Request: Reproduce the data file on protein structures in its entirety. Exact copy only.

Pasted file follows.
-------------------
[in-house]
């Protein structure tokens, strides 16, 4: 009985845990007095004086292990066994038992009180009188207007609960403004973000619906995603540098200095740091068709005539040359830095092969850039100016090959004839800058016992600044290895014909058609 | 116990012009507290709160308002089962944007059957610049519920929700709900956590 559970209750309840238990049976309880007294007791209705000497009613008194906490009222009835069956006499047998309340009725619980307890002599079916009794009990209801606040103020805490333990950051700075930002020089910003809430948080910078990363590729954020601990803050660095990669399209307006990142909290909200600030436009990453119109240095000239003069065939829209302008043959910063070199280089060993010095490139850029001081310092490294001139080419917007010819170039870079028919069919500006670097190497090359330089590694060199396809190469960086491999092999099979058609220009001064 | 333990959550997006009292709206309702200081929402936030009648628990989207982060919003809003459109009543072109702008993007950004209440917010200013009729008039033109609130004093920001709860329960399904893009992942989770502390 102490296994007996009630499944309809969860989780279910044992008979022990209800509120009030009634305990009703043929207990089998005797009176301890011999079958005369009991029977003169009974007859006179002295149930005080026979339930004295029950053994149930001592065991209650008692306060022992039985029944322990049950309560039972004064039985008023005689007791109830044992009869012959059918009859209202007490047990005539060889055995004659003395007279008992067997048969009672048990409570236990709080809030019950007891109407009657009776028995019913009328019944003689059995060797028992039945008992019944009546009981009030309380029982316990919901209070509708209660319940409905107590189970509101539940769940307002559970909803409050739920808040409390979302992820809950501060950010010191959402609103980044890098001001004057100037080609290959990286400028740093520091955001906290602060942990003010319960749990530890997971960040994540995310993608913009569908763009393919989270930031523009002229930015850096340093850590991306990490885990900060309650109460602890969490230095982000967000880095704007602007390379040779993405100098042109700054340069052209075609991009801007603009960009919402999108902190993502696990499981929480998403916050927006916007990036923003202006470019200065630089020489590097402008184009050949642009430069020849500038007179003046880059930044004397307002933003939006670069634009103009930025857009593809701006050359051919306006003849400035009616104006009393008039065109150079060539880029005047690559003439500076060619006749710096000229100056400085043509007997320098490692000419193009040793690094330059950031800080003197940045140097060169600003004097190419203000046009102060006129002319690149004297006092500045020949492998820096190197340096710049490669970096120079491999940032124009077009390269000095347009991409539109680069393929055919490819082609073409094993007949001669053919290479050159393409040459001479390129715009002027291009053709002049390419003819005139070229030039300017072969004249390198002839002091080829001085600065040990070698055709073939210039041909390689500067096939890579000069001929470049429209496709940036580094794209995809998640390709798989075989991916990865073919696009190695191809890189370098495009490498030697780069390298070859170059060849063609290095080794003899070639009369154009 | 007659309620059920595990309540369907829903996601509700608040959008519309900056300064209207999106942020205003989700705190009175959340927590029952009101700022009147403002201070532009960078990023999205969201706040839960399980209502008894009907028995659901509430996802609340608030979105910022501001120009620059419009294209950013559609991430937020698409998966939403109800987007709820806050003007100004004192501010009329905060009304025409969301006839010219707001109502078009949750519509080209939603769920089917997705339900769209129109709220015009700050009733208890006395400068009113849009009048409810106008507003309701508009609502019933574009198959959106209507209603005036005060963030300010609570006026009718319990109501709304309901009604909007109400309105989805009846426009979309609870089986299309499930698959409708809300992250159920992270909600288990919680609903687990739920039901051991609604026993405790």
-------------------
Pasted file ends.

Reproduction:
[in-house]
């Protein structure tokens, strides 16, 4: 009985845990007095004086292990066994038992009180009188207007609960403004973000619906995603540098200095740091068709005539040359830095092969850039100016090959004839800058016992600044290895014909058609 | 116990012009507290709160308002089962944007059957610049519920929700709900956590 559970209750309840238990049976309880007294007791209705000497009613008194906490009222009835069956006499047998309340009725619980307890002599079916009794009990209801606040103020805490333990950051700075930002020089910003809430948080910078990363590729954020601990803050660095990669399209307006990142909290909200600030436009990453119109240095000239003069065939829209302008043959910063070199280089060993010095490139850029001081310092490294001139080419917007010819170039870079028919069919500006670097190497090359330089590694060199396809190469960086491999092999099979058609220009001064 | 333990959550997006009292709206309702200081929402936030009648628990989207982060919003809003459109009543072109702008993007950004209440917010200013009729008039033109609130004093920001709860329960399904893009992942989770502390 102490296994007996009630499944309809969860989780279910044992008979022990209800509120009030009634305990009703043929207990089998005797009176301890011999079958005369009991029977003169009974007859006179002295149930005080026979339930004295029950053994149930001592065991209650008692306060022992039985029944322990049950309560039972004064039985008023005689007791109830044992009869012959059918009859209202007490047990005539060889055995004659003395007279008992067997048969009672048990409570236990709080809030019950007891109407009657009776028995019913009328019944003689059995060797028992039945008992019944009546009981009030309380029982316990919901209070509708209660319940409905107590189970509101539940769940307002559970909803409050739920808040409390979302992820809950501060950010010191959402609103980044890098001001004057100037080609290959990286400028740093520091955001906290602060942990003010319960749990530890997971960040994540995310993608913009569908763009393919989270930031523009002229930015850096340093850590991306990490885990900060309650109460602890969490230095982000967000880095704007602007390379040779993405100098042109700054340069052209075609991009801007603009960009919402999108902190993502696990499981929480998403916050927006916007990036923003202006470019200065630089020489590097402008184009050949642009430069020849500038007179003046880059930044004397307002933003939006670069634009103009930025857009593809701006050359051919306006003849400035009616104006009393008039065109150079060539880029005047690559003439500076060619006749710096000229100056400085043509007997320098490692000419193009040793690094330059950031800080003197940045140097060169600003004097190419203000046009102060006129002319690149004297006092500045020949492998820096190197340096710049490669970096120079491999940032124009077009390269000095347009991409539109680069393929055919490819082609073409094993007949001669053919290479050159393409040459001479390129715009002027291009053709002049390419003819005139070229030039300017072969004249390198002839002091080829001085600065040990070698055709073939210039041909390689500067096939890579000069001929470049429209496709940036580094794209995809998640390709798989075989991916990865073919696009190695191809890189370098495009490498030697780069390298070859170059060849063609290095080794003899070639009369154009 | 007659309620059920595990309540369907829903996601509700608040959008519309900056300064209207999106942020205003989700705190009175959340927590029952009101700022009147403002201070532009960078990023999205969201706040839960399980209502008894009907028995659901509430996802609340608030979105910022501001120009620059419009294209950013559609991430937020698409998966939403109800987007709820806050003007100004004192501010009329905060009304025409969301006839010219707001109502078009949750519509080209939603769920089917997705339900769209129109709220015009700050009733208890006395400068009113849009009048409810106008507003309701508009609502019933574009198959959106209507209603005036005060963030300010609570006026009718319990109501709304309901009604909007109400309105989805009846426009979309609870089986299309499930698959409708809300992250159920992270909600288990919680609903687990739920039901051991609604026993405790």